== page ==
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Clinical management of acute low back pain in elite and sub-elite rowers. A Delphi study of experienced & expert clinicians

      Background: The lumbar spine is the most frequently reported site of pain in elite and sub-elite rowing populations with 12-month Low Back Pain (LBP) prevalence of 32-53%. LBP results in significant performance cost through lost training and competition time. There are no studies to date on LBP assessment or management in this population. Collection of insights and development of consensus-derived statements are particularly useful where evidence-based clinical practice guidelines are yet to be established. The aim of this study was to establish assessment and management behaviours and beliefs of experienced and expert clinicians when elite and sub-elite rowers present with an acute episode of LBP; secondly, to investigate how LBP management differs for developing and masters rowers.
      Methods: A three round Delphi survey method was used. National rowing federation clinicians participated in an internet-based survey (round one), answering open ended questions about assessment and management of rowing related LBP. Statements were generated from the survey for expert clinicians to rate (round two) and re-rate (round three). Consensus was gained when agreement reached a mean of seven out of ten and disagreement was two standard deviations or less.
      Results: Thirty-one experienced clinicians participated in round one. Thirteen of 20 invited expert clinicians responded to round two (response rate 65%) and 12 of the 13 participated in round three (response rate 92%). One hundred and fifty nine of 221 statements (72%) relating to the management of LBP in elite and sub-elite rowers acquired consensus status. Four of six statements (67%) concerning the developing rower and two of four (50%) concerning masters rowers acquired consensus status.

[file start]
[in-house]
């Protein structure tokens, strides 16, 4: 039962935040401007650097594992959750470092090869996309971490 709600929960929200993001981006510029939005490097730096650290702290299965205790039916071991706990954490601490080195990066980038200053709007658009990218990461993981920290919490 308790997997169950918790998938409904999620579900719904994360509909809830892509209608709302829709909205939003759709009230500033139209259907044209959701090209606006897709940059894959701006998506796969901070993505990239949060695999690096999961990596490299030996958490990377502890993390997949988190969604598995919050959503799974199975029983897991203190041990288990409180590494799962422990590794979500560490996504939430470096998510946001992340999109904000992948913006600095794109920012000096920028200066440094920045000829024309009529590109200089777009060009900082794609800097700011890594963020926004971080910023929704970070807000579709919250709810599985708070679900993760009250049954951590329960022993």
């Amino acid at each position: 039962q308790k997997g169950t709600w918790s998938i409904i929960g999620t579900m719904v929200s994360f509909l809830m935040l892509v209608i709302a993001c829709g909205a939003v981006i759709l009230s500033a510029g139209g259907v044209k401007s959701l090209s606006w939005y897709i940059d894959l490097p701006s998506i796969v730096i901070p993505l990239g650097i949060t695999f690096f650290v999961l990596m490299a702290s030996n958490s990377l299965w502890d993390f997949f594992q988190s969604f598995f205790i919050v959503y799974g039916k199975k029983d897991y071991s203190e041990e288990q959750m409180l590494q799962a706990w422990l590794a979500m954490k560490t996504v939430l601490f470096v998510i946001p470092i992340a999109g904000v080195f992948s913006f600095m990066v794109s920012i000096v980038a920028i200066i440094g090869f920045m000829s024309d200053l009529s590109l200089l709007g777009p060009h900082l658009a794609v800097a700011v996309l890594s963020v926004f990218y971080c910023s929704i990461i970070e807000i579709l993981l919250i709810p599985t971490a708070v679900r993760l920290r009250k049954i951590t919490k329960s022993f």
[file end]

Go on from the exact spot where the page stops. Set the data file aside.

Discussion: This Delphi survey presents consensus-derived statements to guide clinical assessment and management of LBP in elite and sub-elite rowers from first presentation to return to sport (RTS). Results concur with evidence for adult LBP management: education and remaining active are recommended with less emphasis on imaging, pharmacological interventions and surgery. Initial priorities are; identification of red & yellow flags, pain control, keeping active with cross-training, regaining rowing-specific movement patterns and education of rower and coach. Rehabilitation priorities are; increasing on-water training with concomitant reduction in cross-training, multidisciplinary RTS planning and addressing modifiable risk factors. There are different management considerations for LBP in developing and masters rowers. The findings of this study are a representation of current clinical expertise.
      Conflict of Interest Statement: All authors acknowledge no conflict of interest relevant to the submission of this abstract.